(...) In February, the president’s Chicago team jettisoned the political identity Obama had been building for years. He had already turned off independents by outsourcing legislation to the left-liberals in Congress in 2009, ignoring the bright flashing neon DANGER sign that was Scott Brown’s victory in 2010, and waiting until the last minute to release an economic plan that had no chance of passing in 2011. But it was not until the New York Times reported that Obama had reversed his position on raising money for the Super PACs he had once called a “threat to our democracy” that the bloom truly came off the New Politics rose.

This purported reformer was a classic politician who broke promises and compromised ideals in a relentless quest for cash. Lacking a popular record of accomplishment, and having betrayed his reputation for youthful, sunny, bipartisan Hope and Change, Obama had no other choice but to run a negative campaign in which he tried to paint the alternative candidate as too frightening to govern. So here we are.

(...) The “war on women” message was conceived as a way to frighten all the single ladies into turning out for Obama in the fall. But that narrative quickly collapsed when Democratic strategist Hilary Rosen appeared on CNN in April and proclaimed that Ann Romney had not worked “a day in her life,” a remarkably stupid attack on stay-at-home mothers that Obama Super PAC donor Bill Maher “explained” by saying, “What she meant to say, I think, was that Ann Romney has never gotten her ass out of the house to work.”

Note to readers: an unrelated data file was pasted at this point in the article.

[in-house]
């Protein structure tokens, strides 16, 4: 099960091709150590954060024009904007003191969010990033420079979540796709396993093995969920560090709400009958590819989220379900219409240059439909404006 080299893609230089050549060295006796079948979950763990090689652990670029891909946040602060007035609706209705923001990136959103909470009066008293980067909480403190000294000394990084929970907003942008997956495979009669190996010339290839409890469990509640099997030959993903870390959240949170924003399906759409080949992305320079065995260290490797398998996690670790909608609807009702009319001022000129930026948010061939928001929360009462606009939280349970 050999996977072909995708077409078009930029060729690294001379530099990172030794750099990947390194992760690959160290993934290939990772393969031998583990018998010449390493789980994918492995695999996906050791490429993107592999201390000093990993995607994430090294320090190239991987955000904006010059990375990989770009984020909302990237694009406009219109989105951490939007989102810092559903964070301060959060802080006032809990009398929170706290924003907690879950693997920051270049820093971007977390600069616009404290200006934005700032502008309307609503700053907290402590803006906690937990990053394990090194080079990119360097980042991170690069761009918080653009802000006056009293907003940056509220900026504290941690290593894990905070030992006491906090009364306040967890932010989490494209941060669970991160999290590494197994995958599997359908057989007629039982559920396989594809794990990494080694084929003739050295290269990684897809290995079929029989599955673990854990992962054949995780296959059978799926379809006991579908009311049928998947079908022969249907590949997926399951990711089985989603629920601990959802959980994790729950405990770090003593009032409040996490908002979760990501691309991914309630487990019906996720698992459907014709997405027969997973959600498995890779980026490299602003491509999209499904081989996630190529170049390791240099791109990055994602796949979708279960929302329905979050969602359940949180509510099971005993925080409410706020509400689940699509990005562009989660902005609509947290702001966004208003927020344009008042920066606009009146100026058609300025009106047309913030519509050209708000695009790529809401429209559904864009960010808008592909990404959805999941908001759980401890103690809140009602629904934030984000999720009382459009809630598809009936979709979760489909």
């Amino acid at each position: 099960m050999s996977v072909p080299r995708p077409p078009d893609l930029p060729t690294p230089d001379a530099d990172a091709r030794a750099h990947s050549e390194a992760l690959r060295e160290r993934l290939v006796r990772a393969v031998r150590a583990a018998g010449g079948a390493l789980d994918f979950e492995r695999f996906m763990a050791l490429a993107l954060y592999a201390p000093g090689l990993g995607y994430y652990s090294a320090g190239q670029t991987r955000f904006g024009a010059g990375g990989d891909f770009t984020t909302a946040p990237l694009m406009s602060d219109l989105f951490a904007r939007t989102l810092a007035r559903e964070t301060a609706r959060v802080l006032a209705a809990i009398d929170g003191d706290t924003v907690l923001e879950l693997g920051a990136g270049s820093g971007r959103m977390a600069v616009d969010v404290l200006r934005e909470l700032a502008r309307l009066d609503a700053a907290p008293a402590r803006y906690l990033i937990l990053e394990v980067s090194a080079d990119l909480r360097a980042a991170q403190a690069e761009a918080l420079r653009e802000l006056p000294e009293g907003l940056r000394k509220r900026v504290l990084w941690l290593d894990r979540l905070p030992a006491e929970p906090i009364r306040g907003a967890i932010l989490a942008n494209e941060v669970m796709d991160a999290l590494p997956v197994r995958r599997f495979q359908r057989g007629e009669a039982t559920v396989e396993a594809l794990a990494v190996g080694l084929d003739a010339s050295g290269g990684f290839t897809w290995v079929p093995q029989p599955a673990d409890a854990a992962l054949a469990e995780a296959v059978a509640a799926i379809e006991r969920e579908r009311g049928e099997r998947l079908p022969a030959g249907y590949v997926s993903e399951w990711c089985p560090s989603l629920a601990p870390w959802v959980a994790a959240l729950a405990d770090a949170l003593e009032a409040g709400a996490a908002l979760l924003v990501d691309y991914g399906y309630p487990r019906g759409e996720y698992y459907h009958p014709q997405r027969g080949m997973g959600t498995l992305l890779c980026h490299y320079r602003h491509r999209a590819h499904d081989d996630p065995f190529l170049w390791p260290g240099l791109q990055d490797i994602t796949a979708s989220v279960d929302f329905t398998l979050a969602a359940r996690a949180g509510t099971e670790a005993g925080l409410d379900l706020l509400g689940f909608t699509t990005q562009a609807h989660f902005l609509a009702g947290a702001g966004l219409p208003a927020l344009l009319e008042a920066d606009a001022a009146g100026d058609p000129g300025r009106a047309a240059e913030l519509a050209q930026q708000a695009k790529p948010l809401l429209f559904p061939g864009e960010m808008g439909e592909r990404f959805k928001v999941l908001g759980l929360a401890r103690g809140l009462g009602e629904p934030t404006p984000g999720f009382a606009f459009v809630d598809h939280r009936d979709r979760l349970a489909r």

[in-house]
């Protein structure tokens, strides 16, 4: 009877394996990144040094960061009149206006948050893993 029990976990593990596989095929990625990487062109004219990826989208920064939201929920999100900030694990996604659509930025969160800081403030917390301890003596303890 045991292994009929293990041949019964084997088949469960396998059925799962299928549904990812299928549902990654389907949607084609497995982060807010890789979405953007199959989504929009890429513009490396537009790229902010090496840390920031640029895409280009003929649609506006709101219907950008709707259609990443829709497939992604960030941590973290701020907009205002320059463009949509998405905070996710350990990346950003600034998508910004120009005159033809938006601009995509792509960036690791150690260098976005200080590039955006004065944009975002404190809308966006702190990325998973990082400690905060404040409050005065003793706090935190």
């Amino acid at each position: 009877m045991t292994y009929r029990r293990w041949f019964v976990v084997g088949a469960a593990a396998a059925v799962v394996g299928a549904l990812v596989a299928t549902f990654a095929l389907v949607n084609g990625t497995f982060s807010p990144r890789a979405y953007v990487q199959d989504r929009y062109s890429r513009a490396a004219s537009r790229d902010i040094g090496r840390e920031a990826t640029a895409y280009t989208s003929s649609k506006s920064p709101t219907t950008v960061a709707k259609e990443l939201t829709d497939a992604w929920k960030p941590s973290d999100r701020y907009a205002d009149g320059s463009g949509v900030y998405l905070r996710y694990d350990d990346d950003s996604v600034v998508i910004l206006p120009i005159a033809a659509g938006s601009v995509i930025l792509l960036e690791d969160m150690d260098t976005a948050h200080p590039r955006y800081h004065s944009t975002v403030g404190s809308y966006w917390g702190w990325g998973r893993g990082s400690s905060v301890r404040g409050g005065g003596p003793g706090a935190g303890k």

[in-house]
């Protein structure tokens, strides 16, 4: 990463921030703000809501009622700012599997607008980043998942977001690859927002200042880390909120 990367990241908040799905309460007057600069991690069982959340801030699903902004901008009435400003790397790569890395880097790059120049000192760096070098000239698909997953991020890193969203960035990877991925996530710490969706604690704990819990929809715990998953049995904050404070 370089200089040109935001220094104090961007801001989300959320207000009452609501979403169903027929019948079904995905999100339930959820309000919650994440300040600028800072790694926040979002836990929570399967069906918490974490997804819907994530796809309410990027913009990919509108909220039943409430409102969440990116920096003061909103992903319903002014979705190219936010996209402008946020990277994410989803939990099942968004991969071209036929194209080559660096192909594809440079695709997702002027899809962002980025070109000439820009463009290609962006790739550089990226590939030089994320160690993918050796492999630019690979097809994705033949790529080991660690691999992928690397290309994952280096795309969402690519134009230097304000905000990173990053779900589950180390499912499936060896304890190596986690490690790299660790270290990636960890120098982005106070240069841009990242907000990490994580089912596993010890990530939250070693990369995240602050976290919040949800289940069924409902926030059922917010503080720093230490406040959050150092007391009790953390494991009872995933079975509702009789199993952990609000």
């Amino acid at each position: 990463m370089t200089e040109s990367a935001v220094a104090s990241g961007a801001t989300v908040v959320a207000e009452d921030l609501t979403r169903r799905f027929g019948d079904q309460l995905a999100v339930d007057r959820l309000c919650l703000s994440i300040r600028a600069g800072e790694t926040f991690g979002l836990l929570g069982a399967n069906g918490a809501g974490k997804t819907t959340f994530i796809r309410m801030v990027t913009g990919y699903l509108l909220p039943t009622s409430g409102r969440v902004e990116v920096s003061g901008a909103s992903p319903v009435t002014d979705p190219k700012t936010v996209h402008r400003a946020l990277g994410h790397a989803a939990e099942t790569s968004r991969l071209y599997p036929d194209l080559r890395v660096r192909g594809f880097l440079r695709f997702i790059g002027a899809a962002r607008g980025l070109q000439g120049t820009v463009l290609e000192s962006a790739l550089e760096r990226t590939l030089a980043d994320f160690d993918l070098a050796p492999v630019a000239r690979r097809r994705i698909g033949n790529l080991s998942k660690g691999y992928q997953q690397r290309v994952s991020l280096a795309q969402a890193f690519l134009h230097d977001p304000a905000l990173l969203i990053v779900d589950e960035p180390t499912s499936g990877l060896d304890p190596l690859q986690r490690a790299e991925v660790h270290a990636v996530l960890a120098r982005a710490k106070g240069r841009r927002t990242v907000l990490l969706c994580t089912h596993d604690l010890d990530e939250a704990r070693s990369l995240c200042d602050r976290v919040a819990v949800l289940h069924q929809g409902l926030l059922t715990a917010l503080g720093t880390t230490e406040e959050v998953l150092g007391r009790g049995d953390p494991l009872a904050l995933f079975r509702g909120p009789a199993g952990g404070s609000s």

America was thus treated to the spectacle of the president, his wife, and the vice president all defending Ann Romney’s honor, and of the White House press secretary pretending that he did not know the well connected Democratic player who had stepped on the campaign’s message. Making matters worse, the Free Beacon revealed that both the White House and Senate Democrats pay female staffers less than male ones.

Joe Biden’s May 6 appearance on Meet the Press turned into a similar disaster when the vice president said he was “absolutely comfortable” with same-sex marriage. That put Biden at odds with his boss, who at that time opposed “men marrying men, women marrying women.” Education Secretary Arne Duncan sided with Biden the next morning. Soon the media wanted to know whether Obama agreed with his subordinates. It was a treat to watch the condescending and preening White House press secretary being pummeled for 21 minutes with questions he could not answer because his bosses at the White House and at the campaign hadn’t the faintest clue of what to do.